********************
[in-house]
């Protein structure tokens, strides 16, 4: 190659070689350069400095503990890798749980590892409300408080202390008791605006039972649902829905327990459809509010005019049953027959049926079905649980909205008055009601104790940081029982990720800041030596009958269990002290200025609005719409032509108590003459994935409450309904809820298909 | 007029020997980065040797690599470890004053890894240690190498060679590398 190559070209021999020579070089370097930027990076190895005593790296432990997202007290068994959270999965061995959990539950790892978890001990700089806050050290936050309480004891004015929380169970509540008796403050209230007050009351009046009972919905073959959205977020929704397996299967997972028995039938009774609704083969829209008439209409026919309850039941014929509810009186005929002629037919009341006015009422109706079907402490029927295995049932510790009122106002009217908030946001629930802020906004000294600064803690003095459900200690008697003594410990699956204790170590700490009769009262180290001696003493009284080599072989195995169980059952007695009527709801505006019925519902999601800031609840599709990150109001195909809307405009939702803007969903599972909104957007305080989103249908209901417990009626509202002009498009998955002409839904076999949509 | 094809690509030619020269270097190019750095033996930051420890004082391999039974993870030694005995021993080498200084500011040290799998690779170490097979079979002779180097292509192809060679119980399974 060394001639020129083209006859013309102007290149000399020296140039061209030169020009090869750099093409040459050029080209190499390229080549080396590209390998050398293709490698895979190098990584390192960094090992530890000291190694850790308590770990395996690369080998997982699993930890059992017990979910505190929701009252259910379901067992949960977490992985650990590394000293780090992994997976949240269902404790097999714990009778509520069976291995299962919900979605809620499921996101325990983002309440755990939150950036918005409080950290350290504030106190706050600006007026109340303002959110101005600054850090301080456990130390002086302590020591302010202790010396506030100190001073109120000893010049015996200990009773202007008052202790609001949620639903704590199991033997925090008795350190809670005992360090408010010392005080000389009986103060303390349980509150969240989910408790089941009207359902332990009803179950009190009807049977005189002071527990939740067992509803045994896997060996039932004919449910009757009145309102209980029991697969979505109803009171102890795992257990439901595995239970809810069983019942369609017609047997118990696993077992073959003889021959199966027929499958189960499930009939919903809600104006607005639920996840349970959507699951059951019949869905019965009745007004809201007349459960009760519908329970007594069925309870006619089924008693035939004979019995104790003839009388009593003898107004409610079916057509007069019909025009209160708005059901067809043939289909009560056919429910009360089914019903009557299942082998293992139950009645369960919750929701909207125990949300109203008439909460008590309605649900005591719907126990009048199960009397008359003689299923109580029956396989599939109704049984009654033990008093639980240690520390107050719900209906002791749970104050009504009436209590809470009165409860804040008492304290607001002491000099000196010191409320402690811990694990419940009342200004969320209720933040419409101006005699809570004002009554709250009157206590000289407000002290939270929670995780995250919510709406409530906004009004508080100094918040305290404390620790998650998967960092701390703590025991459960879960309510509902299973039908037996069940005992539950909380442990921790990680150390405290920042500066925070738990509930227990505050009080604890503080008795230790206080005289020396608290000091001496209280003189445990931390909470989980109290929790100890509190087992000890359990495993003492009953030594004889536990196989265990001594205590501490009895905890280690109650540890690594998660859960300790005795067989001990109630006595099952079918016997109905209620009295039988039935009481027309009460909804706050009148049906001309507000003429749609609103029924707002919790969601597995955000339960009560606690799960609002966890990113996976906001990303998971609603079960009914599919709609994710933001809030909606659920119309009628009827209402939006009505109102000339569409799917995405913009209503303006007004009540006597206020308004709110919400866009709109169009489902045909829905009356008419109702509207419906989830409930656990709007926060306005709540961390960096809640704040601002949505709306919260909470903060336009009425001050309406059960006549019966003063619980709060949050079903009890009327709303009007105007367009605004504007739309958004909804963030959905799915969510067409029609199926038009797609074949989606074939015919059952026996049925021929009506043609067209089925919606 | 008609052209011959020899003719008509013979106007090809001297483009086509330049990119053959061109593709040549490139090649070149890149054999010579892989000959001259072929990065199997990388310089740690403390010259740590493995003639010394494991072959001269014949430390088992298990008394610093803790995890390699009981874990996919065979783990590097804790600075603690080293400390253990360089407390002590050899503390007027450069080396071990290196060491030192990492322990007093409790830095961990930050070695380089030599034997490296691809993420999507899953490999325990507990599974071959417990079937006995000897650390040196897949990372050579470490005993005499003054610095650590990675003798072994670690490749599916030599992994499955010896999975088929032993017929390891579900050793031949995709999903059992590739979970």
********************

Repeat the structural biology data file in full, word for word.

[in-house]
């Protein structure tokens, strides 16, 4: 190659070689350069400095503990890798749980590892409300408080202390008791605006039972649902829905327990459809509010005019049953027959049926079905649980909205008055009601104790940081029982990720800041030596009958269990002290200025609005719409032509108590003459994935409450309904809820298909 | 007029020997980065040797690599470890004053890894240690190498060679590398 190559070209021999020579070089370097930027990076190895005593790296432990997202007290068994959270999965061995959990539950790892978890001990700089806050050290936050309480004891004015929380169970509540008796403050209230007050009351009046009972919905073959959205977020929704397996299967997972028995039938009774609704083969829209008439209409026919309850039941014929509810009186005929002629037919009341006015009422109706079907402490029927295995049932510790009122106002009217908030946001629930802020906004000294600064803690003095459900200690008697003594410990699956204790170590700490009769009262180290001696003493009284080599072989195995169980059952007695009527709801505006019925519902999601800031609840599709990150109001195909809307405009939702803007969903599972909104957007305080989103249908209901417990009626509202002009498009998955002409839904076999949509 | 094809690509030619020269270097190019750095033996930051420890004082391999039974993870030694005995021993080498200084500011040290799998690779170490097979079979002779180097292509192809060679119980399974 060394001639020129083209006859013309102007290149000399020296140039061209030169020009090869750099093409040459050029080209190499390229080549080396590209390998050398293709490698895979190098990584390192960094090992530890000291190694850790308590770990395996690369080998997982699993930890059992017990979910505190929701009252259910379901067992949960977490992985650990590394000293780090992994997976949240269902404790097999714990009778509520069976291995299962919900979605809620499921996101325990983002309440755990939150950036918005409080950290350290504030106190706050600006007026109340303002959110101005600054850090301080456990130390002086302590020591302010202790010396506030100190001073109120000893010049015996200990009773202007008052202790609001949620639903704590199991033997925090008795350190809670005992360090408010010392005080000389009986103060303390349980509150969240989910408790089941009207359902332990009803179950009190009807049977005189002071527990939740067992509803045994896997060996039932004919449910009757009145309102209980029991697969979505109803009171102890795992257990439901595995239970809810069983019942369609017609047997118990696993077992073959003889021959199966027929499958189960499930009939919903809600104006607005639920996840349970959507699951059951019949869905019965009745007004809201007349459960009760519908329970007594069925309870006619089924008693035939004979019995104790003839009388009593003898107004409610079916057509007069019909025009209160708005059901067809043939289909009560056919429910009360089914019903009557299942082998293992139950009645369960919750929701909207125990949300109203008439909460008590309605649900005591719907126990009048199960009397008359003689299923109580029956396989599939109704049984009654033990008093639980240690520390107050719900209906002791749970104050009504009436209590809470009165409860804040008492304290607001002491000099000196010191409320402690811990694990419940009342200004969320209720933040419409101006005699809570004002009554709250009157206590000289407000002290939270929670995780995250919510709406409530906004009004508080100094918040305290404390620790998650998967960092701390703590025991459960879960309510509902299973039908037996069940005992539950909380442990921790990680150390405290920042500066925070738990509930227990505050009080604890503080008795230790206080005289020396608290000091001496209280003189445990931390909470989980109290929790100890509190087992000890359990495993003492009953030594004889536990196989265990001594205590501490009895905890280690109650540890690594998660859960300790005795067989001990109630006595099952079918016997109905209620009295039988039935009481027309009460909804706050009148049906001309507000003429749609609103029924707002919790969601597995955000339960009560606690799960609002966890990113996976906001990303998971609603079960009914599919709609994710933001809030909606659920119309009628009827209402939006009505109102000339569409799917995405913009209503303006007004009540006597206020308004709110919400866009709109169009489902045909829905009356008419109702509207419906989830409930656990709007926060306005709540961390960096809640704040601002949505709306919260909470903060336009009425001050309406059960006549019966003063619980709060949050079903009890009327709303009007105007367009605004504007739309958004909804963030959905799915969510067409029609199926038009797609074949989606074939015919059952026996049925021929009506043609067209089925919606 | 008609052209011959020899003719008509013979106007090809001297483009086509330049990119053959061109593709040549490139090649070149890149054999010579892989000959001259072929990065199997990388310089740690403390010259740590493995003639010394494991072959001269014949430390088992298990008394610093803790995890390699009981874990996919065979783990590097804790600075603690080293400390253990360089407390002590050899503390007027450069080396071990290196060491030192990492322990007093409790830095961990930050070695380089030599034997490296691809993420999507899953490999325990507990599974071959417990079937006995000897650390040196897949990372050579470490005993005499003054610095650590990675003798072994670690490749599916030599992994499955010896999975088929032993017929390891579900050793031949995709999903059992590739979970």